As these are all watertowns on small streams, ancient bridges and boat rides are common. In Zhouzhuang they are proud of some unique old bridges, for example a double bridge where two streams cross. These stone bridges are generally 400 or 500 years old.
After spending the morning and afternoon at Zhouzhuang we took a taxi to the nearby town of Zhujiajiao . Apparently it is now possible to take a subway from Shanghai to Zhujiajiao but it was not possible when we were there. We had rented an Airbnb for two nights which worked out very well except that the first night we got lost in the small town and had difficulty finding our way back to the Airbnb. Only with the help of a kind lady were we able to find the place. It turned out that the map of the town which the owner had provided had a small mistake in that one of the bridges was not marked on the map. So we kept going down the wrong street in the dark.
Zhujiajiao is a popular watertown for Shanghai residents to visit. We wanted to spend the night here so that we saw the town after all the tourists had gone home. Indeed, it was quite crowded during the day, especially on Saturday, but the evenings were blissfully quiet. The old buildings in the town are lit up at night which made a nice tableau.
Xinchang is a less well-known watertown which is surprising since it is directly accessible off the Shangai subway system. Take line 16 to Xinchang. You then need to take a bus or taxi to the old town. The town is less touristy than the other watertowns we visited and feels more like there are actually people living here. The town has a number of interesting statues as you can see below. Most of the statues try to evoke the flavor of old Shanghai. Apparently the (in)famous movie “Lust, Caution” by Ang Lee was filmed here.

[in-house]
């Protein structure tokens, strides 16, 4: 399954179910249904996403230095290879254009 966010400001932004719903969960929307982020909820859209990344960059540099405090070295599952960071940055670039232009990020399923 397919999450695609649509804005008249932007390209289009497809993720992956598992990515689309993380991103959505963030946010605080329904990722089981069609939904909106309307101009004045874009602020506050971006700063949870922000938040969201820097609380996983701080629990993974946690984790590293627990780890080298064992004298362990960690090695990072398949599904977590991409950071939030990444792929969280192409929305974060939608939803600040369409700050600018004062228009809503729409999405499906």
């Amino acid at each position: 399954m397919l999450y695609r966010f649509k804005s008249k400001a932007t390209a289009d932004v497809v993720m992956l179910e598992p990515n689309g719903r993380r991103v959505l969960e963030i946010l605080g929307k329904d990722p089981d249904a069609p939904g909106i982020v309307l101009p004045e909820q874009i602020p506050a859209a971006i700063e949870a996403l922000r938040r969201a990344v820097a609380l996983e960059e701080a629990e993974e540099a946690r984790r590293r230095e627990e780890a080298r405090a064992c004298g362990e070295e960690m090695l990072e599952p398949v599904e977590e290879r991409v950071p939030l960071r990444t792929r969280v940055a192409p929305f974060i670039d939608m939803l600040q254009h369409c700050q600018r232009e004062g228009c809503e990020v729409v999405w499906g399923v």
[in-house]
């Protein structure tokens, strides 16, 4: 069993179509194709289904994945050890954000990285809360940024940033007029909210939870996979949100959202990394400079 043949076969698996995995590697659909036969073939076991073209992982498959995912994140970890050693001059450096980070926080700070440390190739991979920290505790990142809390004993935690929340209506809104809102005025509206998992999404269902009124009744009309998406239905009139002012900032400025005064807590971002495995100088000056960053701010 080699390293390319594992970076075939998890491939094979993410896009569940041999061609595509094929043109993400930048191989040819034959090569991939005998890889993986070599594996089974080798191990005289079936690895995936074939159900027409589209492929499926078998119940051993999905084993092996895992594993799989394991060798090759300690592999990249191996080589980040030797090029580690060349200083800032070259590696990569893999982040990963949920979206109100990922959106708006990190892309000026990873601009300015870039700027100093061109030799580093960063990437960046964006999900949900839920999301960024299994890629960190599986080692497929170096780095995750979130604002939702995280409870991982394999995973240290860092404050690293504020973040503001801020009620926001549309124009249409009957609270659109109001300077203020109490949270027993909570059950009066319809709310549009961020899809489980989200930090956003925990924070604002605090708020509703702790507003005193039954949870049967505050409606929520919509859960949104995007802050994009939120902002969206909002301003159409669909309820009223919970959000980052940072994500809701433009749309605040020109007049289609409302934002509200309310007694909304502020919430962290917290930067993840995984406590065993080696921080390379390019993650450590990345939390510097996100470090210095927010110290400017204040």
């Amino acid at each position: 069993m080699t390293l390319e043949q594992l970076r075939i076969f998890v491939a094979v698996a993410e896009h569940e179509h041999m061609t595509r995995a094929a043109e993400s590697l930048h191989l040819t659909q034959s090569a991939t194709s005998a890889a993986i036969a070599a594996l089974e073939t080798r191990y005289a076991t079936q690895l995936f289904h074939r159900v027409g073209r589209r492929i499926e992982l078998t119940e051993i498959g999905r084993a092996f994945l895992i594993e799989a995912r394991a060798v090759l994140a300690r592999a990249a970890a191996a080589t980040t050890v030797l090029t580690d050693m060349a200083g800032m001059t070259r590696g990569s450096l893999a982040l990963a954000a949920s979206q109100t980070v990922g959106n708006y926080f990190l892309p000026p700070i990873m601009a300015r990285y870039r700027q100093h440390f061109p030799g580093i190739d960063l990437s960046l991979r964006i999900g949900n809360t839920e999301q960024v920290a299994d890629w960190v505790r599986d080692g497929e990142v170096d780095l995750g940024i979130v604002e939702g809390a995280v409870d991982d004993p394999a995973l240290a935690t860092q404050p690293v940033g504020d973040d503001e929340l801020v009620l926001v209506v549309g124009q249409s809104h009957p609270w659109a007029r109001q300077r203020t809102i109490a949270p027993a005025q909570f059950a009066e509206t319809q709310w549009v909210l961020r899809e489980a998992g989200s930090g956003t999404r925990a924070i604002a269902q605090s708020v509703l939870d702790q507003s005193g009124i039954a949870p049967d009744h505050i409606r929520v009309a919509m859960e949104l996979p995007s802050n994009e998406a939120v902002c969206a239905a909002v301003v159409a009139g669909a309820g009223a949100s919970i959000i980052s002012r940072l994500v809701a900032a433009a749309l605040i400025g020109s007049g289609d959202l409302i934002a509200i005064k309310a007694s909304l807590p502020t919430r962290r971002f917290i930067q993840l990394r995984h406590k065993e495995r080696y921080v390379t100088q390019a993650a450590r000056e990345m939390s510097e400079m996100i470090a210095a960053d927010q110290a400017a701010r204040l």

As in all of the watertowns, there are a variety of street food available. One popuar food here and in other parts of Shanghai is ‘stinky dofu’ which is definitely an acquired taste. One can easily detect the presence of a stinky dofu shop as you meander down the street.
By now you should have a pretty good idea what these small watertowns are like: bridges, canals, colorful shops and cafes. You often see people washing their clothes or dishes in the stream which is almost uniformly murky and toxic looking. Despite the heat one never feels the urge to go for a dip.
One of the interesting things in Tongli when we visited was a coromorant fishing boat. The boat had 4 or 5 cormorants who had a string tied around their gullet so that they could not swallow any fish that they caught. The fisherman would send the birds into the water and they would emerge a short time later with fish in their mouth, which the fisherman would then extract. It must be that occasionally the fisherman would let them eat the fish. It’s not clear why the cormorants are motivated to do this though one suspects they’ve been doing it for their whole lives. In Tongli the fisherman doesn’t send the birds down to fish unless a tourist gives him a certain amount of money. Apparently one makes more money from the tourist trade than from the fish.
Qibao is accessible from the line 9 of the Shanghai subway so it is one of the easiest watertowns to reach from Shanghai. Lil went here by herself while I was working and she also took Eric and the grandkids there for a day.